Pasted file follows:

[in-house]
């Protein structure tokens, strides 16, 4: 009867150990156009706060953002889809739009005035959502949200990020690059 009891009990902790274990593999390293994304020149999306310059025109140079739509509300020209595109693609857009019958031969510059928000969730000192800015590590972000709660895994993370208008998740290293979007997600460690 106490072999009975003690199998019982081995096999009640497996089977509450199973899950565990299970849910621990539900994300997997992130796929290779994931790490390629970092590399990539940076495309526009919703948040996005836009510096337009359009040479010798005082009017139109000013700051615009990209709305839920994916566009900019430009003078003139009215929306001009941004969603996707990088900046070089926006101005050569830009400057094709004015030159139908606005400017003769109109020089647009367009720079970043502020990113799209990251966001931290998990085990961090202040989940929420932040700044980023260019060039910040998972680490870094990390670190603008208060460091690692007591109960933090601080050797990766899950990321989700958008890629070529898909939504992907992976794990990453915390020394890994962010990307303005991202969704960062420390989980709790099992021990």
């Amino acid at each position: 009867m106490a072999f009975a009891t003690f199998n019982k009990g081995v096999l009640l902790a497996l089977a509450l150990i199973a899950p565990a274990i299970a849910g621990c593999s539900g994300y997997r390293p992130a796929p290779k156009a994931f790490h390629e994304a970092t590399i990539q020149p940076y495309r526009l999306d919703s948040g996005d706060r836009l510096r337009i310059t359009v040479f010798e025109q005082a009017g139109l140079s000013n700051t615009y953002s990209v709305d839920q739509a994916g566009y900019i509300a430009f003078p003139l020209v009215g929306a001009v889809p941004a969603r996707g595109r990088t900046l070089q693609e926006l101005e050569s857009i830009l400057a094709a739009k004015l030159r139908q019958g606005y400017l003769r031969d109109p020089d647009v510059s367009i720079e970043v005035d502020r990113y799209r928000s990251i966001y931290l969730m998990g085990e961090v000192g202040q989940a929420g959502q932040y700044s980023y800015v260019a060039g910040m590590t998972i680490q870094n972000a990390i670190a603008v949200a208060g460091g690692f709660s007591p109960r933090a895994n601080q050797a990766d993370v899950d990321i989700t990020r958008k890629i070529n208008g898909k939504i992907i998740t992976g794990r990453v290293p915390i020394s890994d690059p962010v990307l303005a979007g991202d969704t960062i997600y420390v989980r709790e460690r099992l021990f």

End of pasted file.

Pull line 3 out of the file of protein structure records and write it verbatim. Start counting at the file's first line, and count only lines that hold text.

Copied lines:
């Amino acid at each position: 009867m106490a072999f009975a009891t003690f199998n019982k009990g081995v096999l009640l902790a497996l089977a509450l150990i199973a899950p565990a274990i299970a849910g621990c593999s539900g994300y997997r390293p992130a796929p290779k156009a994931f790490h390629e994304a970092t590399i990539q020149p940076y495309r526009l999306d919703s948040g996005d706060r836009l510096r337009i310059t359009v040479f010798e025109q005082a009017g139109l140079s000013n700051t615009y953002s990209v709305d839920q739509a994916g566009y900019i509300a430009f003078p003139l020209v009215g929306a001009v889809p941004a969603r996707g595109r990088t900046l070089q693609e926006l101005e050569s857009i830009l400057a094709a739009k004015l030159r139908q019958g606005y400017l003769r031969d109109p020089d647009v510059s367009i720079e970043v005035d502020r990113y799209r928000s990251i966001y931290l969730m998990g085990e961090v000192g202040q989940a929420g959502q932040y700044s980023y800015v260019a060039g910040m590590t998972i680490q870094n972000a990390i670190a603008v949200a208060g460091g690692f709660s007591p109960r933090a895994n601080q050797a990766d993370v899950d990321i989700t990020r958008k890629i070529n208008g898909k939504i992907i998740t992976g794990r990453v290293p915390i020394s890994d690059p962010v990307l303005a979007g991202d969704t960062i997600y420390v989980r709790e460690r099992l021990f």